Another Radical Green Czar


Detroit — Van Jones may be gone, but radical czars still dictate green policy in the Obama White House.

Case in point is “Climate Czar” Carol Browner, former EPA chief under Bill Clinton and ghostwriter of Al Gore’s apocalyptic book Earth in the Balance. In the late 1990s, Browner championed the effort to apply Title VII U.S. civil rights law to plant permitting, arguing that locating industrial facilities in majority black cities “disproportionately impacted” minorities and was there “environmental racism.”

The policy provoked outrage among those black elected officials across the country who believe it’s a good thing to have jobs available in minority areas.

Some of those officials were in Michigan, where Browner’s green allies tried to use EPA rules to shut down electric power facilities and auto plants. At the time, Browner had already bagged the pelts of two major facilities in Louisiana — a plastics plant and nuclear fuel facility — that would have brought hundreds of jobs to minorities.

“The full force is already being felt at CMS Energy’s Genesee Power Station with an EPA environmental justice investigation that could result in orders ranging from shutting the plant to a broader demand on all nearby industries to lower the area’s pollution,” wrote Detroit News reporter Dave Mastio in 1998 (Mastio and I, writing for publications like Reason magazine and the Wall Street Journal, both investigated the story). “Metro Detroit could become a hotbed of such disputes with its large minority population and massive smoke-stack industries, which are primarily clustered in poorer communities. The issue has already come up between Arab residents and Ford Motor Co. over a new paint shop in the Dearborn assembly plant.”

Horrified by this threat to jobs within poor communities, Detroit mayor Dennis Archer led the primarily Democratic U.S. Conference of Mayors to scrap “green redlining” — so called because the EPA actually drew circles around plants located in minority areas that would encourage lawsuits. The mayors were joined by a rainbow coalition of groups from the National Association of Black County Officials to Republican pols like L.A.’s Richard Riordan and Michigan Rep. Joe Knollenberg.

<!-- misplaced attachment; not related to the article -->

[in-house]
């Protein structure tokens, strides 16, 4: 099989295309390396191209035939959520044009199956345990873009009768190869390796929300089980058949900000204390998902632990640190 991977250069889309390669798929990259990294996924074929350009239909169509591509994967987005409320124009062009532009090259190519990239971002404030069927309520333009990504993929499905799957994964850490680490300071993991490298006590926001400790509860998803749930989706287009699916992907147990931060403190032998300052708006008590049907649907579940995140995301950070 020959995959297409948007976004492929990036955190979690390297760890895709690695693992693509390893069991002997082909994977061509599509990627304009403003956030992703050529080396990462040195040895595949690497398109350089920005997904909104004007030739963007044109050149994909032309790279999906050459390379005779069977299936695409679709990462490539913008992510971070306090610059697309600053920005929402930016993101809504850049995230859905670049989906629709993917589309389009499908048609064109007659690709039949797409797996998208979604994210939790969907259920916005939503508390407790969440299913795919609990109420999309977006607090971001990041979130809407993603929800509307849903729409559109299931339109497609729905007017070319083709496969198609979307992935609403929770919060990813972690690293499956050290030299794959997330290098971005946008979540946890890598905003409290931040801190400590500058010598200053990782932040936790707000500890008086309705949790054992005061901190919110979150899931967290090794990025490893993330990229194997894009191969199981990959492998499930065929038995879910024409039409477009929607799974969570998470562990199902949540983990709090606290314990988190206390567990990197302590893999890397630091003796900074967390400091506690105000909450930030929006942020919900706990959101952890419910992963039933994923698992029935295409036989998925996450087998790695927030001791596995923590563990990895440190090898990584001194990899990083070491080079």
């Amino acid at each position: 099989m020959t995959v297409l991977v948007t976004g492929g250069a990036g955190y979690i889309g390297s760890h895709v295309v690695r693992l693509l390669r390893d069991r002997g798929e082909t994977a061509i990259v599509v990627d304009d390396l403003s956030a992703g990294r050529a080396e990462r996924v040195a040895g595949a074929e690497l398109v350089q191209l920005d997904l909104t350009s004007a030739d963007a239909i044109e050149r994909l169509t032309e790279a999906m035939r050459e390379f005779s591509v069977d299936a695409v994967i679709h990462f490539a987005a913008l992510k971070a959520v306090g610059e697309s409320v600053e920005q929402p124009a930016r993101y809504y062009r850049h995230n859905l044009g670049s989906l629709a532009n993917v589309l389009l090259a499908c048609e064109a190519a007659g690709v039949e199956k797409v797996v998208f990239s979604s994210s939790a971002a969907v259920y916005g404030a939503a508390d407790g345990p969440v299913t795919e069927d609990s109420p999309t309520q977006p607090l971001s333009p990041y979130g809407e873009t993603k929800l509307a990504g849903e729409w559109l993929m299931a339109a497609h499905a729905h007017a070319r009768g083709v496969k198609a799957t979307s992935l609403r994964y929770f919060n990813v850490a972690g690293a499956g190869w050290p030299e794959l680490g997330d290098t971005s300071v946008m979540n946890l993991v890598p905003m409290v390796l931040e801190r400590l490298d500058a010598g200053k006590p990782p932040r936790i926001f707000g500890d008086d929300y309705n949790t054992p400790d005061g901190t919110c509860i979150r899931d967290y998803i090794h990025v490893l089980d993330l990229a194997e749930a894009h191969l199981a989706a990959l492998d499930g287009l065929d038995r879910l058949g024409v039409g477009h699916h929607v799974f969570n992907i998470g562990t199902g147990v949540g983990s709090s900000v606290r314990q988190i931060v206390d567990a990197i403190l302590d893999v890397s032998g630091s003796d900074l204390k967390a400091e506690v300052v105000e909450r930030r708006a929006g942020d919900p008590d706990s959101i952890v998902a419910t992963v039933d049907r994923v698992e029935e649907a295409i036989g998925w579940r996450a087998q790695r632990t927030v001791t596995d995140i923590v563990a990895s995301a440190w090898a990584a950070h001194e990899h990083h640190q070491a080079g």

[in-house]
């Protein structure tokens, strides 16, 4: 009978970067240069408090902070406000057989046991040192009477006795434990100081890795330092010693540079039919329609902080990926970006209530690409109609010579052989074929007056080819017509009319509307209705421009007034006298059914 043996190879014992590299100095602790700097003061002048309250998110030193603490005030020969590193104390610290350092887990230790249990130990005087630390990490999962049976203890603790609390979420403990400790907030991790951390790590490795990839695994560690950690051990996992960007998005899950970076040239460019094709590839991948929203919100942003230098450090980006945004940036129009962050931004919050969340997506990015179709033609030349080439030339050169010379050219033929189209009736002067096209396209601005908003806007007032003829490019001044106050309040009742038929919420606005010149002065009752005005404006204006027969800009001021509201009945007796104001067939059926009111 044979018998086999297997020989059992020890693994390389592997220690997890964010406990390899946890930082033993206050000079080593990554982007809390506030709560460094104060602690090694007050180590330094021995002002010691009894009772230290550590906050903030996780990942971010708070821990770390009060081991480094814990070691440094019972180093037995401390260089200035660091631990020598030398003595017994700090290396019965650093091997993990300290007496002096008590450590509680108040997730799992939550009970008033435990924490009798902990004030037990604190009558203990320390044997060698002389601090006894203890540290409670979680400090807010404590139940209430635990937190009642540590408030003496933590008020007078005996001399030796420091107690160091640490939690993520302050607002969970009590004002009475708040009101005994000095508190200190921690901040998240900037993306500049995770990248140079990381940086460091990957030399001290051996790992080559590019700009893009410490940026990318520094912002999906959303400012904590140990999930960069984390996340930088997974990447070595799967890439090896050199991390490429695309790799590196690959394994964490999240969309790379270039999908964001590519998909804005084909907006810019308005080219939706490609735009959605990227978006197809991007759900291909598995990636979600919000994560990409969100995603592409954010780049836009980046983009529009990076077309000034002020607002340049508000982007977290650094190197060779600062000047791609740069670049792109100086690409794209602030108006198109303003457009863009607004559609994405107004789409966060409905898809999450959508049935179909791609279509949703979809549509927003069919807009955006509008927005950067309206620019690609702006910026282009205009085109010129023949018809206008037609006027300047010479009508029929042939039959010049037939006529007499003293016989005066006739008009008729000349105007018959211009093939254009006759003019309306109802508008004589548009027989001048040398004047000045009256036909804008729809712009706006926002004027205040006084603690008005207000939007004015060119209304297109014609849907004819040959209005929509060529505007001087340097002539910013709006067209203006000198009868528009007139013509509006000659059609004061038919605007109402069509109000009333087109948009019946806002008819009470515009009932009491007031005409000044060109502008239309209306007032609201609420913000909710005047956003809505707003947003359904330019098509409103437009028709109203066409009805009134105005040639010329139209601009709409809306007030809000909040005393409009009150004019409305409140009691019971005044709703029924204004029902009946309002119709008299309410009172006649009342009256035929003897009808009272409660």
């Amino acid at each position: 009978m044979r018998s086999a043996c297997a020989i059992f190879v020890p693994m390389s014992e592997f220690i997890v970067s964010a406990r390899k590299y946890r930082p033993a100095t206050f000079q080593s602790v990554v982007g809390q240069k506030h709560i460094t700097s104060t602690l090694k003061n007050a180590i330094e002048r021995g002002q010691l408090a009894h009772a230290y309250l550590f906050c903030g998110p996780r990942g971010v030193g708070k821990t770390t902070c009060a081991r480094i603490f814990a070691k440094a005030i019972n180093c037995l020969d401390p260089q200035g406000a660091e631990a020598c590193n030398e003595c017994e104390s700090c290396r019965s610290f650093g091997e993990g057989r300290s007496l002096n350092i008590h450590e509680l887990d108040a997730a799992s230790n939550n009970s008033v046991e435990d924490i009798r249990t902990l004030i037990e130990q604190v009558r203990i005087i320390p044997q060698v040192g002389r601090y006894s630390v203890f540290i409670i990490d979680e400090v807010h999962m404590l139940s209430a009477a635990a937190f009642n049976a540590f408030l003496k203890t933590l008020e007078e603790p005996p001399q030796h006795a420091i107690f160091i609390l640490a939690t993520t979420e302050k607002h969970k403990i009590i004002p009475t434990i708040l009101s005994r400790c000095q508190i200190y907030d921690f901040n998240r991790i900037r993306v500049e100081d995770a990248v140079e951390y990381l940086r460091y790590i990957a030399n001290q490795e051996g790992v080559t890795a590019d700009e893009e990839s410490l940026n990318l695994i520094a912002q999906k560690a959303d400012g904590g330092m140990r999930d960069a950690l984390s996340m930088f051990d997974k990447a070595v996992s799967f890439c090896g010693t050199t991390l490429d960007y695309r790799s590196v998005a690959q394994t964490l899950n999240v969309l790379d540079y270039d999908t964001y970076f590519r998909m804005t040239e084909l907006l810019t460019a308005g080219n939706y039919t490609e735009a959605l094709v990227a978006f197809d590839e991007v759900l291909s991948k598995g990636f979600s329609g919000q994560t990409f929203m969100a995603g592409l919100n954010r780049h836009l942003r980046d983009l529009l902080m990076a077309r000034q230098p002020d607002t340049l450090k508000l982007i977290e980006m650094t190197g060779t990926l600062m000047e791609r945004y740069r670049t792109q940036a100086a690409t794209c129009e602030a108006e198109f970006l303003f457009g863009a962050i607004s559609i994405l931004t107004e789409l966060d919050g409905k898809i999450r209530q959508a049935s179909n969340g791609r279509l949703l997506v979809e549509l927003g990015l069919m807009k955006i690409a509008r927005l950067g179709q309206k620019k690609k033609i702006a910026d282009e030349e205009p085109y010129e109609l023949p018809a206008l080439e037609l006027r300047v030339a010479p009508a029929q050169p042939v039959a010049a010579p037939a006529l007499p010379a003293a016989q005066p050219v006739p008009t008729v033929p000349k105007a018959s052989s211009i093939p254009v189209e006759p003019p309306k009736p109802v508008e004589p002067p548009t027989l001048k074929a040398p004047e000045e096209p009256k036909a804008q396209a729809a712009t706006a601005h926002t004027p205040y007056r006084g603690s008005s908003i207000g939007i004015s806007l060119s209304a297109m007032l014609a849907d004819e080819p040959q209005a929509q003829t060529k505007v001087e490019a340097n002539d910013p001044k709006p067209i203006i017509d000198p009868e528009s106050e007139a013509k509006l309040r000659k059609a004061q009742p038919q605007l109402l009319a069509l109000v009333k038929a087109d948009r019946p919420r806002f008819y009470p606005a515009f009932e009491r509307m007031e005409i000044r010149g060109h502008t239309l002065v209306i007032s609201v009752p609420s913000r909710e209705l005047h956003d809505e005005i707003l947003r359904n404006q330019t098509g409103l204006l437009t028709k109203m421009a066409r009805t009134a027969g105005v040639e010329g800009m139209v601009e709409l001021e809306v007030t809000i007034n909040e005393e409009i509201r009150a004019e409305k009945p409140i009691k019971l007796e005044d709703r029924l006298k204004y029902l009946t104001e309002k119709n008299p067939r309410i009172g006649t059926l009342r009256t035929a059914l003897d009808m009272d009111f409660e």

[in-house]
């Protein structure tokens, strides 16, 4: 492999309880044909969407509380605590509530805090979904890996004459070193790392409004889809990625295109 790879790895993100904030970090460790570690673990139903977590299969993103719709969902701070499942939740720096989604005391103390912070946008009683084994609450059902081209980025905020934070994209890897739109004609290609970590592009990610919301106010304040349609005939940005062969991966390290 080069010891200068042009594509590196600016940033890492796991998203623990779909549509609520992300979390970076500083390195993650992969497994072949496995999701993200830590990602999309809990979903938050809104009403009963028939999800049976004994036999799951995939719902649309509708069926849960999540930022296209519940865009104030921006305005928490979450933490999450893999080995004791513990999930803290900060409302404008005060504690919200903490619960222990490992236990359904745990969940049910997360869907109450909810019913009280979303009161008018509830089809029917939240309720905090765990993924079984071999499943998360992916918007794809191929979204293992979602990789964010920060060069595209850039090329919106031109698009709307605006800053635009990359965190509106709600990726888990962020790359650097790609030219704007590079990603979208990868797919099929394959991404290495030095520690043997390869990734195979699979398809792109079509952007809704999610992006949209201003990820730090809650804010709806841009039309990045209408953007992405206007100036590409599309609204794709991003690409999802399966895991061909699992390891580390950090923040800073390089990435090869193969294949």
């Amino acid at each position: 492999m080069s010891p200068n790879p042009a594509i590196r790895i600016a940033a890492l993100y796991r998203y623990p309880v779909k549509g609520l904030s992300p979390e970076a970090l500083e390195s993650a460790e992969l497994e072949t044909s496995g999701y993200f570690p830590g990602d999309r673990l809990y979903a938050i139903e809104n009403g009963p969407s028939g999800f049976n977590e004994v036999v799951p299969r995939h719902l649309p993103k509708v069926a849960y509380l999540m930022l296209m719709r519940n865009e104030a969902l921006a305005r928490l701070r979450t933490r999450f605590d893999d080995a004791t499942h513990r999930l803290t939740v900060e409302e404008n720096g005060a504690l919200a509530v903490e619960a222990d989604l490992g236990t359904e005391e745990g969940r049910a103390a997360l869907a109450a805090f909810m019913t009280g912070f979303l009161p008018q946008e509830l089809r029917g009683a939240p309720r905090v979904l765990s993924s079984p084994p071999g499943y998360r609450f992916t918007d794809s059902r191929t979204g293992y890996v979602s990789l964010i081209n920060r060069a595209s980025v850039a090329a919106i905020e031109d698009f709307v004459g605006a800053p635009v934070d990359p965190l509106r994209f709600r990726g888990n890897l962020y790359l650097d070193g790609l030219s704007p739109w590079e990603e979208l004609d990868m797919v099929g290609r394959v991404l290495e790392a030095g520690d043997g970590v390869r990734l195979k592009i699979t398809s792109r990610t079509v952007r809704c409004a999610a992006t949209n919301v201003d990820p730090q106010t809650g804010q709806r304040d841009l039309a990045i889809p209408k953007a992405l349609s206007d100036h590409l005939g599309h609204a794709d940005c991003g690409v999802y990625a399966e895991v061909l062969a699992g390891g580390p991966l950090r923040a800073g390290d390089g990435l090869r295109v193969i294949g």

Addressing the Black Chamber of Commerce’s annual meeting, then-U.S. Chamber president Thomas Donahue said: “I’m trying to think of a policy that would be more effective in driving away entrepreneurs and jobs from economically disadvantaged areas — and I can’t do it.”

Mastio’s News investigation further uncovered that Browner’s EPA had suppressed documents finding that there was not a corporate conspiracy to locate polluting industries in black areas (in fact, they are mostly in white areas), and the bipartisan outrage eventually led to a Congressional vote blocking the EPA rule.

A decade later, Browner is back in a key role for another Democratic administration. And last month, incredibly, she came to Michigan to tout “green” job growth as part of her campaign against global warming.

Not surprisingly, Michigan’s media saw no irony in Browner’s visit. But the ex-EPA chief — whom underlings once called “She Who Must Be Obeyed” — still has the same agenda as climate czar: Strangle American job producers.


Subscribe to National Review